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The language of autism, and why it is changing

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A significant shift is underway in the language we use to describe and define disability, particularly autism.

For some time, we have used language such as ‘living with disability’ or more specifically ‘living with autism’. However, as increasing numbers of autistic people find their voice, the disability sector – and even the corporate world – has started to listen.

Penny Miller – Novita’s Service Stream Leader, Neurodevelopmental – has recognised the significant cultural and language shift that is underway, and says autistic people are making a statement.

“They’re saying ‘my autism is part of who I am; it guides my thoughts and feelings, my decisions, what I can and can’t do every day, and I really want it to be recognised as part of who I am’,” says Penny.

“I recently spoke with an autistic person about the language shift, and she was genuinely excited about the conversations that we’re now having.”

I don’t carry my autism around in a bag next to me – it’s part of who I am.

Penny says autism is very individual, and there is no ‘one size fits all’ approach to how someone with autism thinks or feels, or how they respond to things each day.

“Everyone is an individual, and how someone wants to talk about their own autism is up to them, and we need to respect that. There are a range of different terms to describe autism, ranging from neurodivergent to being on the spectrum. All are valid ways for individuals to describe their autism,” she says.

“One of the most important developments of the movement towards changing the language of autism has been the respectful response from not only the disability sector, but also some big corporate organisations.

“Companies such as Westpac and Virgin Airlines are embracing neurodivergent persons in the workplace and are celebrating their neurodivergent workers. So, we are seeing a mainstream embracing of neurodivergent persons throughout the whole community, which is exciting.”

The movement towards changing language

Penny believes the desire for change has been building for some time – and other disability communities are watching what is happening in the autistic community with keen interest.

“There is a move away from a medical model of disability, where autism is referred to as a ‘disorder’ and that it is something that needs to be ‘fixed’,” says Penny.

“We have also become much better at identifying autism in adults, and therefore more adults are recognising their own autism even though they may not have been diagnosed as a child. They are reflecting on their own life experiences and are now advocating for those in the autistic community.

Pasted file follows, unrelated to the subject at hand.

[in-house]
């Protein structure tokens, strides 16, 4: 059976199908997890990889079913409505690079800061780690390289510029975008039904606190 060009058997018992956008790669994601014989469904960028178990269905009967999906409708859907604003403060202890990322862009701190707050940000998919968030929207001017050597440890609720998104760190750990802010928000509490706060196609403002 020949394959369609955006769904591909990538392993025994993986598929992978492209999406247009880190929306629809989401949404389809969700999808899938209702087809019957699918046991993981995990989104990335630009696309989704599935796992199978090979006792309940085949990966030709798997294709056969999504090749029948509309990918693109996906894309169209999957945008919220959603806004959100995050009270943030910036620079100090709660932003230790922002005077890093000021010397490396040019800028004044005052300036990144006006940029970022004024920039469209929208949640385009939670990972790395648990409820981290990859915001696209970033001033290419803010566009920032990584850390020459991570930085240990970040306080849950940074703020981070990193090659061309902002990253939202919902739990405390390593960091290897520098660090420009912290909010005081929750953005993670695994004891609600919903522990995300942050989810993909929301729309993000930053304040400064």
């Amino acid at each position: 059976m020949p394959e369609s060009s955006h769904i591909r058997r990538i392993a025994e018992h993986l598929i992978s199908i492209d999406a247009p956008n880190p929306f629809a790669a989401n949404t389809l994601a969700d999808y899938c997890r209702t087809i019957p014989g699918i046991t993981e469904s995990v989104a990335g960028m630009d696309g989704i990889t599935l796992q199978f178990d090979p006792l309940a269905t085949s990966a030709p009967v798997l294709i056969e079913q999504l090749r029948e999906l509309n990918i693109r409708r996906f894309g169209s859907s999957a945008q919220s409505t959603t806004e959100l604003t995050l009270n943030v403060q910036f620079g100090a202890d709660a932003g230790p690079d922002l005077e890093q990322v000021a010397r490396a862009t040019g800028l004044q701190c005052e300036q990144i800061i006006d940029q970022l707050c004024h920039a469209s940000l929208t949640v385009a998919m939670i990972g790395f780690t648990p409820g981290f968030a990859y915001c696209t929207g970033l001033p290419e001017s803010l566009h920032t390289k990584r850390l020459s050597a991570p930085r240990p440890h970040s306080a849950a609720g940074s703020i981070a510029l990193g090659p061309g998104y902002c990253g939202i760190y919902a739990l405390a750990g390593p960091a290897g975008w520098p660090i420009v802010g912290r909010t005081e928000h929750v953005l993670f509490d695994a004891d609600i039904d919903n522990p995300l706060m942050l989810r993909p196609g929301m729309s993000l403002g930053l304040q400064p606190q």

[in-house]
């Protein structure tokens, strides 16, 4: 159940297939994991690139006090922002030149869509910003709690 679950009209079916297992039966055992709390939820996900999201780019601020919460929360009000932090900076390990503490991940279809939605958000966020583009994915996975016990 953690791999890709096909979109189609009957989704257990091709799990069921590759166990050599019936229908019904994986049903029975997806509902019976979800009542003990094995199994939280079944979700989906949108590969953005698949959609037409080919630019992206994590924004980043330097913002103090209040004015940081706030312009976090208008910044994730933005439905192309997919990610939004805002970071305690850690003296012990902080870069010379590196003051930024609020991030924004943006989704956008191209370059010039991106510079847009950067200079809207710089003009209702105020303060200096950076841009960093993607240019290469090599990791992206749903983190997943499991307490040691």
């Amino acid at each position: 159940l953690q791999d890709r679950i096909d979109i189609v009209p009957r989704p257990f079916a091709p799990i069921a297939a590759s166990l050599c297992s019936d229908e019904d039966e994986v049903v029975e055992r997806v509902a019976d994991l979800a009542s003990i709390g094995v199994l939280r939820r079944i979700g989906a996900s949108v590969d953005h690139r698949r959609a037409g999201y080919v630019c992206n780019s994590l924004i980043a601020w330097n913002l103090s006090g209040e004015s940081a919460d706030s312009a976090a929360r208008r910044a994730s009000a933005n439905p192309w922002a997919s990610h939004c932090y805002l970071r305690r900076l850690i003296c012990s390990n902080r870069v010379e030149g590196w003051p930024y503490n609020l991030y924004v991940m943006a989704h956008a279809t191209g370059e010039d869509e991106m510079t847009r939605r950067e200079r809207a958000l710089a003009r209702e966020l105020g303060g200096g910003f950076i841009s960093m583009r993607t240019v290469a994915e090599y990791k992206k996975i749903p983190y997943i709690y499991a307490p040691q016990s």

“I think we are also seeing cultural change to embrace diversity more generally. We are embracing the LGBTQIA community, we have become more sensitive and respectful to cultural diversity and gender.

We are more understanding that everyone is different, and that is worth celebrating.

“Consequently, I’m not seeing much of the phrase ‘living with’ anymore. Disability organisations are acknowledging the language movement, are listening to the voices, and changing the way we respond to – and talk with – our clients.

A passionate advocate

“I say I’m autistic,” says Novita occupational therapist Lauren Turnbull.

Lauren is a passionate advocate for autistic people – although she says she’s much better at advocating for other people than herself.

“Some people will say ‘I’m a person with autism’ or ‘I’m on the spectrum’. Personally, I do not like ASD as a title for myself – I don’t like using autism spectrum disorder because the word ‘disorder’ is not okay,” says Lauren.

I do not see myself as having a disorder.

“A big problem with using ‘on the spectrum’ is that people think of it as a gradient – they think it means some people are slightly autistic, some are moderately autistic, some are highly autistic, and some are even profoundly autistic. That is not a spectrum, it’s a gradient.”

Lauren says autistic people are finding their voices, which is driving the movement to change the language of autism.

“I think we are finally in a situation where our voices are being heard, and we’re finding groups of autistic people online and we are supporting each other and saying ‘this isn’t okay – our opinion matters too’.”

Positive steps

Lauren says while change always takes time, she is excited about where this conversation might go.

I think there is a whole paradigm shift, and I really want to be part of the advocacy and development of this movement.

“I am just beginning my career as an occupational therapist, so it is hard to straddle the fence, but I am very driven towards being neuro-affirmative. We have been able to connect online which has helped to give us a voice, and we have been able to meet each other and develop our passions, and we are all now bubbling up.

Have your say

Penny says autistic people have a unique opportunity to talk to their families, friends, and therapists – especially if the way people refer to their autism does not sit comfortably with them.

“I would encourage people who have a diagnosis of autism to really think about the terms, words and phrases that you feel comfortable with,” she says.

“You may not want to refer to your autism at all – you may just want to be Jenny or John, not ‘Jenny with autism’ or ‘John on the spectrum’. Perhaps you want to be clear that you are Jenny and you’re autistic, and that is how you want people to talk about it.

“It’s a really individual decision, and I think as a community we have a responsibility to embrace and own individual responses.”

We use identity-first language rather than person-first language, as this reflects the vast majority of the feedback received from the adult autistic community, and we respect people’s right to self-identify.